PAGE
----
Talks underway to discuss maintenance of Shropshire town's roundabouts

Talks are underway between two councils on making sure that a south Shropshire town's roundabouts will continue to be maintained to a high standard.

An advert on a roundabout
An advert on a roundabout

It emerged last week that a long standing agreement between Shropshire Council and Bridgnorth Town Council to allow the town council to maintain the area's roundabouts and for it to run an advertising sponsorship scheme had come to an end.

The town council was highly praised at a Shropshire Council planning meeting last week for the standard of maintenance it has carried out for the last 20 years. Councillors at that meeting deferred the question of Shropshire Council taking taking over the running of the roundabouts.

The roundabouts under discussion are A442 Bandon Roundabout, A454 Hermitage Roundabout, A458 Ludlow Roundabout and A442 Kidderminster Roundabout.

Roads chief Councillor Dean Carroll, Shropshire Council's cabinet member for highways said: “We want to reassure residents that retaining the quality and level of maintenance currently delivered is our priority and won’t be jeopardised in any way.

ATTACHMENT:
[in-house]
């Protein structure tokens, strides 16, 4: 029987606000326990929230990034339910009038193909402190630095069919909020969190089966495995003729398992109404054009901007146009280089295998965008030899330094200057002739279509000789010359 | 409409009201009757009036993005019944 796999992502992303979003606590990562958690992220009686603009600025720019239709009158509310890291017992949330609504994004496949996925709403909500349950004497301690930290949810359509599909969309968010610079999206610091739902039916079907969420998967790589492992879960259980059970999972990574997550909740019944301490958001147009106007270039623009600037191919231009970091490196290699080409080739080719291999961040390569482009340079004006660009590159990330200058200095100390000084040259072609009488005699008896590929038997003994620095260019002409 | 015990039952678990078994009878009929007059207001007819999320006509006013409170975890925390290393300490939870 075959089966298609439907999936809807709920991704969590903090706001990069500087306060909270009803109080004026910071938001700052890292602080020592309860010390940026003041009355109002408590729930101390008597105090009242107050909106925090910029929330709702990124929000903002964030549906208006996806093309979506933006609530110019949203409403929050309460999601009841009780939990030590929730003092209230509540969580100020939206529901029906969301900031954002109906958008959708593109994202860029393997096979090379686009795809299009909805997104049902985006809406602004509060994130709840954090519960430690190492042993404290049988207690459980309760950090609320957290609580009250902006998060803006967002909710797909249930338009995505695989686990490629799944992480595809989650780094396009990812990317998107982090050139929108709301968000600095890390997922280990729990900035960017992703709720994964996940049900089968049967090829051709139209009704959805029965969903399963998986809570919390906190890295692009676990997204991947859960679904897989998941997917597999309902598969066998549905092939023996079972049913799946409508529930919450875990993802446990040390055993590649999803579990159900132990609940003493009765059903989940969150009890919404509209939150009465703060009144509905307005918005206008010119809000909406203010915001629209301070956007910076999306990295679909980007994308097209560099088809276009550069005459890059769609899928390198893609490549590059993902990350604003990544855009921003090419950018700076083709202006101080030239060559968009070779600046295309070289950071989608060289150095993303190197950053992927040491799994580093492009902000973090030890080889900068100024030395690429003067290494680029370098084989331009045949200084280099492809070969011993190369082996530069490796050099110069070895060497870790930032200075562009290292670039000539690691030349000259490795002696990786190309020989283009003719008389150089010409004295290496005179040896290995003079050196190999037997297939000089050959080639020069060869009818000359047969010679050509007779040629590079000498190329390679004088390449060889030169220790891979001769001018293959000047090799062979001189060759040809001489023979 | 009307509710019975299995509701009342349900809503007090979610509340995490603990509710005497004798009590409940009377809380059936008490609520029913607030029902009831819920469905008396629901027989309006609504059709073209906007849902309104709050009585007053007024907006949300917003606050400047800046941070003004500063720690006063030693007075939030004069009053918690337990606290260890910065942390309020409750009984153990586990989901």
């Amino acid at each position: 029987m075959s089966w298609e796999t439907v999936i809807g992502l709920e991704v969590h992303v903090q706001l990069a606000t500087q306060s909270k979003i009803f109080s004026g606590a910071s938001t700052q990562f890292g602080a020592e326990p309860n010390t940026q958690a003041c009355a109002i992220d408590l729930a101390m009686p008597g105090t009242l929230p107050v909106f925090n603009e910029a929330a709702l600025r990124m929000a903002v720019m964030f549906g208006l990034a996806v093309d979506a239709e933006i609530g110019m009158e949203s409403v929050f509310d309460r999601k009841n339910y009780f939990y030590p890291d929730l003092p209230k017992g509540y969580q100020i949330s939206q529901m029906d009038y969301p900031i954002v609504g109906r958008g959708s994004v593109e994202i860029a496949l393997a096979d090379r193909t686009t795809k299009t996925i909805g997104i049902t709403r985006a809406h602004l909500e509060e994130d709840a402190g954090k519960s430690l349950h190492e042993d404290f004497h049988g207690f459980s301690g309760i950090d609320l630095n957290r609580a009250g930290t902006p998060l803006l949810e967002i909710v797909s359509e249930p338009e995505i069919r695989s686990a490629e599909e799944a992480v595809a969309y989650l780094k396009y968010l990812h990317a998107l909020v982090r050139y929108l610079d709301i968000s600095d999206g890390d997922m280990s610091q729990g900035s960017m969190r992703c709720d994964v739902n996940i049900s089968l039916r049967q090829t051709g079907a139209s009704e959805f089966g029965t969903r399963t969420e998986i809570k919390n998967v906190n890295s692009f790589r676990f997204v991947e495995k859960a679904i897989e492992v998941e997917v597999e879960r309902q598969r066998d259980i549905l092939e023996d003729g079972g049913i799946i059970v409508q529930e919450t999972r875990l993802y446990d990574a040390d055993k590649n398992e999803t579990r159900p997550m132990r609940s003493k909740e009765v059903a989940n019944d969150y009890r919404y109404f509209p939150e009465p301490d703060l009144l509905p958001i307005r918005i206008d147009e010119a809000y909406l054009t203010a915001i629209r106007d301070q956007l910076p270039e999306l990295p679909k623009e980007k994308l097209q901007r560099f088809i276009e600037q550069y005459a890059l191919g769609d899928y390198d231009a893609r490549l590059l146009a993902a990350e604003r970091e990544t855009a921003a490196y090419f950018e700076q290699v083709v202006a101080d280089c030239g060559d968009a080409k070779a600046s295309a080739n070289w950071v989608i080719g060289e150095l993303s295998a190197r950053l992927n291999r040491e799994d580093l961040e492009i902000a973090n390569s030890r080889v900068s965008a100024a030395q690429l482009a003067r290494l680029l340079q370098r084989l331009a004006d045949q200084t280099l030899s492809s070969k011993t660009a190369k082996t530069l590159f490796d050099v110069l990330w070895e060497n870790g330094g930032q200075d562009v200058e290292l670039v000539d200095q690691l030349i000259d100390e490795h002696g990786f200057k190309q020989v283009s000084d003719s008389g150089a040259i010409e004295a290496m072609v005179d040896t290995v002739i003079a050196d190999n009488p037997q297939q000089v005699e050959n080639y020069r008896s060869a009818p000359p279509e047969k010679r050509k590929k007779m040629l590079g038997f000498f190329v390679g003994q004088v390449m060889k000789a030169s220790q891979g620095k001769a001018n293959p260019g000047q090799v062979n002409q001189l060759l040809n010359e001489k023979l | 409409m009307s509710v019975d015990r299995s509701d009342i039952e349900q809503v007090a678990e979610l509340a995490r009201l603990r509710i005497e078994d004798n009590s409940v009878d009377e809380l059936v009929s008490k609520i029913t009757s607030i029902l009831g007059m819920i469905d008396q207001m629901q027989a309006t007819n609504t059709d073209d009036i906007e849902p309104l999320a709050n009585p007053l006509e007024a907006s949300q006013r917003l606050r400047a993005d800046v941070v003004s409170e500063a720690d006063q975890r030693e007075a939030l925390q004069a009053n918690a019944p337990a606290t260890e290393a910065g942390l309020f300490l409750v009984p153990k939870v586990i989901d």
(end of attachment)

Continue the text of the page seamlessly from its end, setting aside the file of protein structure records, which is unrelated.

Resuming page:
“Shropshire Council has been extremely pleased with the Bridgnorth Town Council’s level of maintenance across the four roundabouts in the Bridgnorth area. We are proposing to continue funding the same service moving forwards and are currently in discussions with the Town Council to ensure that this is achieved."

As part of a countywide advertising scheme managed by C P Media on Shropshire Council’s behalf the council are in discussions with Bridgnorth Town Council.

Bridgnorth's mayor, Councillor Karen Sawbridge, said she would want to see how much it would cost the council before committing to continue with maintaining the roundabouts.

"If we would be running them at a loss, if it is costing us money, then I say no to taking it back on," she said.

Ron Whittle, a former three times mayor of Bridgnorth, said the town council had been given a right to place adverts on most of its roundabouts.

Mr Whittle, who is now a leading light in the town twinning association, said the roundabouts being kept in a good condition gives a better impression of a town. But he added that his attitude would be the same as the current mayor who has an eye on the income side of the balance sheet.

Shropshire Council revealed last year that it thought it could bring in nearly £400,000 a year from selling advertising space on roundabouts.

But Councillor Richard Marshall, speaking at a recent meeting of the Southern Planning Committee, was worried that Shropshire Council would end up losing money because the cost of maintaining the roundabout would be more than they could get through sponsorship.

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